Seven to Save: 2009

In 2009, the Preservation League of New York State is using its annual listing of endangered places, Seven to Save, to support and enhance the year-long commemoration of the voyages of Henry Hudson, Robert Fulton and Samuel de Champlain. The 2009 Seven to Save List gives voice to seven disparate sites which illustrate the heroic saga of the exploration and settlement of the Hudson and Champlain valleys.


Fort Montgomery | Rouses Point, Clinton County | 1844-1872

Threat: Deterioration, need for stabilization

Situated on the border between the U.S. and Canada, Island Point is where Lake Champlain enters the Richelieu River. The island was first fortified in 1818 as the northern gateway linking the St. Lawrence and Hudson rivers. Fort Montgomery, built in the mid-19th century, was seen as a crucial fortification by Civil War strategists. This site symbolizes the shared history of these two nations.


Gunboat Spitfire | Lake Champlain, Clinton and Essex Counties

Threat: Natural environment, including non-native aquatic species, and vandalism

This vessel was part of the American fleet that held the British at bay for a year and contributed to the American victory at Saratoga in 1777. Not only is the Spitfire the most significant underwater archeological site on the bottom of Lake Champlain; it illustrates the interconnected history of the Hudson and Champlain valleys.


Jan Van Hoesen House | Claverack, Columbia County | EARLY 18TH CENTURY

Threat: Deterioration

Jan Van Hoesen, who built this house, was the grandson of Jan Franz Van Hoesen, the original patentee of the area in the 1660s. The farmstead, while encroached upon by the adjacent mobile home park, remains intact and undisturbed. This site exemplifies the themes of Dutch settlement along the Hudson River and its tributaries.


Plumb Bronson House | Hudson, Columbia County | 1811, 1838, 1849

Threat: Many years of unchecked deterioration

Samuel Plumb, owner and operator of a fleet of tow boats on the Hudson River, purchased this property and built this residence in 1811. In 1838 Dr. Oliver Bronson hired famed architect A. J. Davis to embellish the house, then brought him back in 1849 to reorient the house to the Hudson River. Now, the nonprofit Historic Hudson needs to determine a new use and plans for site stewardship.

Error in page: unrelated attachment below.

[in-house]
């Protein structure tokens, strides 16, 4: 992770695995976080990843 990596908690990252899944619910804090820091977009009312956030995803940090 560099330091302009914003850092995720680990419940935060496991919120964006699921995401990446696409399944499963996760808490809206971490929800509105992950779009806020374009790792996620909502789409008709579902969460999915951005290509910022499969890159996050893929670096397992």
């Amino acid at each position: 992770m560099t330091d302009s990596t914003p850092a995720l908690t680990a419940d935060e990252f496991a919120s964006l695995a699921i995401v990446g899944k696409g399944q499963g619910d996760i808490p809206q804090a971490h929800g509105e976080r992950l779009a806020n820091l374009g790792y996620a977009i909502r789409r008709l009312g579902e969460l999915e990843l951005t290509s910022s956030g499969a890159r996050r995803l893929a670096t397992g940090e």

Magdalen Island | Red Hook, Tivoli Bays, Dutchess County | LATE ARCHAIC, 6,000-3,000 YEARS AGO, THROUGH POST-CONTACT PERIOD

Threat: Looting

Studies of Magdalen Island have shown that from the Late Archaic through the post-European contact period, the island has been used as a seasonal home by both Native Americans and Euro-Americans. The site could yield additional archeological information about the Hudson Valley’s early inhabitants.


Historic South Street Seaport | Manhattan, New York County | TIN BUILDING, 1907, AND NEW MARKET BUILDING, 1939

Threat: Demolition, loss of context

The South Street Seaport and Fulton Market are historically linked to Robert Fulton and his ferry to Brooklyn, as well as to the theme of commerce along the Hudson River. General Growth Properties has proposed out-of-scale new development, requiring demolition of the National Register-eligible New Market Building and the relocation of the Tin Building. This site illustrates the need for careful planning along and stewardship of New York State’s waterfront, especially within historic districts.


Burden Iron Works Museum | Troy, Rensselaer County | 1881-1882

Threat: Deterioration

This building stands as an important reminder of the Hudson River’s industrial heritage. Robertson designed the building as the offices of the Burden Iron Company, the first in the world to manufacture horseshoes by machine. The site is now operated as a museum of commerce and industry, as well as the offices of the Hudson Mohawk Industrial Gateway, the nonprofit which owns the building.


The Quadricentennial: A Celebration 400 Years in the Making

In 2009 the State of New York is celebrating a voyage of exploration that, while failing in its stated mission, opened a continent to colonization and commerce.

In the spring of 1609, Henry Hudson, an Englishman renowned for his Arctic explorations, set out to find a water route to the Orient. His employers, the Dutch East India Company, were looking for a shortcut to give them a competitive advantage against their arch rivals – the English. His ship sailed into the harbor discovered by explorer Giovanni da Verrazano some 85 years earlier, but rather than turning around, he continued north in search of the elusive passage to Asia. The three-masted yacht Halve Maene (Half Moon) continued upstream, reaching the latitudes near present-day Albany in September 1609. Hudson and his crew became the first Europeans to sail up the river that now bears his name.

In a strange twist of fate, French explorer Samuel de Champlain was also on a voyage of discovery in what is now northeastern New York, traveling in the opposite direction, south on the lake that was later named for him. Hudson and Champlain’s expeditions missed meeting by mere months and about 100 miles.

In addition, for voyages that took place during the bicentennial anniversary of these events, Robert Fulton is being remembered as the man who made travel on the Hudson River affordable, expeditious, and even glamorous with the launch of the steamboat Clermont.

During 2009 local, state, national and international leaders are working together to orchestrate a meaningful celebration of these voyages that resulted in the rise of the Empire State and helped shape the future of the United States.

Seven to SavePLNYS Staff